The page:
America's top two intelligence officials said Tuesday that al-Qaida is weaker and U.S. intelligence agencies are smarter since the Sept. 11 attacks _ but the terrorists are nowhere near giving up.
In his first week on the job, CIA director David Petraeus told members of Congress that al-Qaida's recent losses of Osama bin Laden and others have opened "an important window of vulnerability."
Petraeus predicted that al-Qaida leaders may even flee to Afghanistan or leave South Asia altogether to escape the CIA, which has quadrupled covert drone strikes against al-Qaida under the Obama administration. He testified at a joint congressional intelligence committee hearing.
Petraeus and the director of national intelligence, James Clapper, both said that al-Qaida's Yemeni offshoots and others are growing more daring and dangerous _ a sentiment shared by lawmakers.
The chairman of the House intelligence committee, Mike Rogers, R-Mich., warned against dismissing new al-Qaida leader Ayman al-Zawahiri as "feckless" and dismissed suggestions that "the threat of terrorism has significantly waned." He said he feared Americans becoming complacent.
"Are we safer today? I say yes," said Dianne Feinstein, D-Calif., the head of the Senate's intelligence committee. Tuesday was the first combined hearing since Congress' joint inquiry into the 2001 terrorist attacks. "More than one-half of al-Qaida's top leadership has been eliminated. ... Virtually every major al-Qaida affiliate has lost a key leader."
But Feinstein warned that "there is a metastasizing set of groups," including militants in Pakistan and Yemen, that uses everything from small arms to explosives disguised in printer cartridges.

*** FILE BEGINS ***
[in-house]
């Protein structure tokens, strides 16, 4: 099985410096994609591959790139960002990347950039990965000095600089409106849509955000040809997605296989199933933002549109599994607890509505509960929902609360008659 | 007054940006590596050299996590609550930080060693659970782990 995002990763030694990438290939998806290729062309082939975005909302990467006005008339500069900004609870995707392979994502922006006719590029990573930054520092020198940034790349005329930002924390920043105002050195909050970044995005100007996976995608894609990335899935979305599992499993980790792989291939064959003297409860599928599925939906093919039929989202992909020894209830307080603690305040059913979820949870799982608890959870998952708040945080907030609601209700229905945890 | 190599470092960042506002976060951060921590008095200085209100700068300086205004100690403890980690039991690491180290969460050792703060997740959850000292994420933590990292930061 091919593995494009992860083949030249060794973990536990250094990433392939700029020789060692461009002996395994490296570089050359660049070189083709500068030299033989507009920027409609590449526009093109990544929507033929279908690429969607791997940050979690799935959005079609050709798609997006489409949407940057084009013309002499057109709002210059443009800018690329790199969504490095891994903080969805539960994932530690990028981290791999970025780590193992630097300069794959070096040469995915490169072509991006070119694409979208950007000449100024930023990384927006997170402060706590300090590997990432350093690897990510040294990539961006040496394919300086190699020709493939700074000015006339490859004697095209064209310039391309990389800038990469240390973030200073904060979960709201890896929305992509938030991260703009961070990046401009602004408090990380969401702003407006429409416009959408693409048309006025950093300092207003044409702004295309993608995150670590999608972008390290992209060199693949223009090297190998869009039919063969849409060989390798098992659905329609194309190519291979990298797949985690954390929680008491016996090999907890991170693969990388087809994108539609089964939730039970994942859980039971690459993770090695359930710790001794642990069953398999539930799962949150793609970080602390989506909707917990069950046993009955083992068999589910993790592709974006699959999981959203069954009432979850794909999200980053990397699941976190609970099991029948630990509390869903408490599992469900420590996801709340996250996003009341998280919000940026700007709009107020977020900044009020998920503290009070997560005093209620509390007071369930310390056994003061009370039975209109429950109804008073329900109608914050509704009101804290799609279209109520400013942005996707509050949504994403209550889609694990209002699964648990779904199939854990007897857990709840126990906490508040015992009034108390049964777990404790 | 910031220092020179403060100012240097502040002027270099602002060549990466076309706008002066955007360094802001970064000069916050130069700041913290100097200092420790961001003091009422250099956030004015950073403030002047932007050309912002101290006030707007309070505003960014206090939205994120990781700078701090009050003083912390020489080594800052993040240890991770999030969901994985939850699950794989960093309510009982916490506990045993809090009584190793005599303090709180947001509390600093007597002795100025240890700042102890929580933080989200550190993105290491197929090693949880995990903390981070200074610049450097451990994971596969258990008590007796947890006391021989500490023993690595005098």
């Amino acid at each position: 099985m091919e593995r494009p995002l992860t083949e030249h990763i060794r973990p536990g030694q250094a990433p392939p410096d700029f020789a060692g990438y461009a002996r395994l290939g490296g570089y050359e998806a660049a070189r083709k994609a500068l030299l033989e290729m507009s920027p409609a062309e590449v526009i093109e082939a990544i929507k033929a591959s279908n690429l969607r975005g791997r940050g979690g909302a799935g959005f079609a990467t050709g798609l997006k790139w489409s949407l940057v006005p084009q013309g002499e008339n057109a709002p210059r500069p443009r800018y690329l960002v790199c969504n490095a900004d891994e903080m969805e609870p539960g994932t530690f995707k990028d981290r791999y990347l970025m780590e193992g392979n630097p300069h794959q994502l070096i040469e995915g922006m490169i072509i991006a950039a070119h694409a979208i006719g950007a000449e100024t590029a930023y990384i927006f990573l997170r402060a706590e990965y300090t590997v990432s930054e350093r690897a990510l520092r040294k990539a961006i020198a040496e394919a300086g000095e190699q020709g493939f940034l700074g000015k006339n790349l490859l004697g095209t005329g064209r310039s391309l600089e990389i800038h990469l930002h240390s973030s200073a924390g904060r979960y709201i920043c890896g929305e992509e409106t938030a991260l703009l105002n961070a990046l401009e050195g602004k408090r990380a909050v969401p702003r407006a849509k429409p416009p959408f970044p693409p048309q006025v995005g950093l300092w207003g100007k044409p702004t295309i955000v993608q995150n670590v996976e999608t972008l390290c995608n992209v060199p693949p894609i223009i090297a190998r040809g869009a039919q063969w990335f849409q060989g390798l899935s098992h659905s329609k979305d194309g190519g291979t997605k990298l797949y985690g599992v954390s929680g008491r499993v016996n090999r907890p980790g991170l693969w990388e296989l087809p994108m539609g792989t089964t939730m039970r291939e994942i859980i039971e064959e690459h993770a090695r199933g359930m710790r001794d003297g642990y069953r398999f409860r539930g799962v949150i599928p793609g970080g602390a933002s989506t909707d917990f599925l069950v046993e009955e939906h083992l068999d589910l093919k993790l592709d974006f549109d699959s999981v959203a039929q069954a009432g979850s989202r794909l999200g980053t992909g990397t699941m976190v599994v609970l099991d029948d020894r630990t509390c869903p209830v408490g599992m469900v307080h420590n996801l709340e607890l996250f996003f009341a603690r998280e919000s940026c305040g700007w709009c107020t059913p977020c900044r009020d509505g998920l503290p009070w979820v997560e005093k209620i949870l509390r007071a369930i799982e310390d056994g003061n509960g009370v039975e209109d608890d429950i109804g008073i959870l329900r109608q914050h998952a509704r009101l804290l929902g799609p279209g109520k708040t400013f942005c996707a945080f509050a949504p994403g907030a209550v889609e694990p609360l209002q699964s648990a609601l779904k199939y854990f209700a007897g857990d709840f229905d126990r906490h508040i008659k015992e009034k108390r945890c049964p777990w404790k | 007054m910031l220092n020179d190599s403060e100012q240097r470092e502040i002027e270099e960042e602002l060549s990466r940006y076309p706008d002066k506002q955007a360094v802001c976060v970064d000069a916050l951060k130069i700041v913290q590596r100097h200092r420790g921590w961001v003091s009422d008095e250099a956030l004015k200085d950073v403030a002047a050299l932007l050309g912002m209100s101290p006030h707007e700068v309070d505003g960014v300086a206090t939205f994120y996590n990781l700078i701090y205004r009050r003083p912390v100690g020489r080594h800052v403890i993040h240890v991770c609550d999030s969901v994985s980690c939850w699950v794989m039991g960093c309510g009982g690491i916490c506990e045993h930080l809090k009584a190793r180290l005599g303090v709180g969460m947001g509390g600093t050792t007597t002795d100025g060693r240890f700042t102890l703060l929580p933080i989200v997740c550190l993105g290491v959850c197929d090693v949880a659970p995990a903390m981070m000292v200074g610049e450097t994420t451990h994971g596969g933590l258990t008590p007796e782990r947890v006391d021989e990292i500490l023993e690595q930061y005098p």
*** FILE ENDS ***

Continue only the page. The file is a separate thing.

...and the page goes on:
At a separate event Tuesday at the National Defense University, the Pentagon's undersecretary for defense intelligence, Michael Vickers, agreed that the U.S. was safer, thanks to what he called "the most precise campaign in the history of warfare" against al-Qaida. He said of eight of the group's top 20 leaders were killed this year alone, chief among them, Osama bin Laden.
He predicted that with sustained counterterrorist operations, "within 18-24 months, core al-Qaida's cohesion and operational capabilities could be degraded to the point that the group could fragment and exist mostly as a propaganda arm."
Vickers has been key in helping coordinate the covert war carried out by special operations forces together with the CIA, FBI and other elements of U.S. intelligence and law enforcement.
That close cooperation raised eyebrows regarding another issue that was discussed at the omnibus intelligence hearing _ namely, the CIA's assistance to the New York Police Department that was the subject of an eight-month investigation by The Associated Press.
Petraeus disclosed that the CIA's inspector general is investigating whether the CIA broke any laws, saying they wanted to "just ensure that we are doing the right thing."
Petraeus faced questioning on the use of harsh interrogation techniques like water-boarding, used by the Bush administration. He said while he did not support such techniques, he indicated it was time to stop investigating CIA interrogators who then employed them.
"Now it is time to take the rear mirror off the bus and look forward ... and move on," Petraeus said.